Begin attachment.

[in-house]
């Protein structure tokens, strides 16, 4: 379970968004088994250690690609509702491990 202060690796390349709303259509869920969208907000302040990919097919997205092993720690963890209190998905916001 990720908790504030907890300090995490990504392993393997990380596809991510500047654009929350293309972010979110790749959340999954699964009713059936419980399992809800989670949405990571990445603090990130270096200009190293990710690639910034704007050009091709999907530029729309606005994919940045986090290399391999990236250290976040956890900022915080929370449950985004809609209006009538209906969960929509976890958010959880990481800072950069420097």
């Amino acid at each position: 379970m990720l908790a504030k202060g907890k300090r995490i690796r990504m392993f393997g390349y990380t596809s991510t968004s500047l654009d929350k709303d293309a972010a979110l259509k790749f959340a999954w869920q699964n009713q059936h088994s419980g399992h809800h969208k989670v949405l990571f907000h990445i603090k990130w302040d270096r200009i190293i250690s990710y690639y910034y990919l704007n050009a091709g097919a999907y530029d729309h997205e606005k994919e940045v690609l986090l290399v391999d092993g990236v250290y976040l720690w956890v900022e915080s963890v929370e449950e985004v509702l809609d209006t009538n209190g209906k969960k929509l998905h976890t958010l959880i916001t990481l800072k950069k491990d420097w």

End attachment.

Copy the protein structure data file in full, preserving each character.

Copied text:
[in-house]
């Protein structure tokens, strides 16, 4: 379970968004088994250690690609509702491990 202060690796390349709303259509869920969208907000302040990919097919997205092993720690963890209190998905916001 990720908790504030907890300090995490990504392993393997990380596809991510500047654009929350293309972010979110790749959340999954699964009713059936419980399992809800989670949405990571990445603090990130270096200009190293990710690639910034704007050009091709999907530029729309606005994919940045986090290399391999990236250290976040956890900022915080929370449950985004809609209006009538209906969960929509976890958010959880990481800072950069420097």
């Amino acid at each position: 379970m990720l908790a504030k202060g907890k300090r995490i690796r990504m392993f393997g390349y990380t596809s991510t968004s500047l654009d929350k709303d293309a972010a979110l259509k790749f959340a999954w869920q699964n009713q059936h088994s419980g399992h809800h969208k989670v949405l990571f907000h990445i603090k990130w302040d270096r200009i190293i250690s990710y690639y910034y990919l704007n050009a091709g097919a999907y530029d729309h997205e606005k994919e940045v690609l986090l290399v391999d092993g990236v250290y976040l720690w956890v900022e915080s963890v929370e449950e985004v509702l809609d209006t009538n209190g209906k969960k929509l998905h976890t958010l959880i916001t990481l800072k950069k491990d420097w």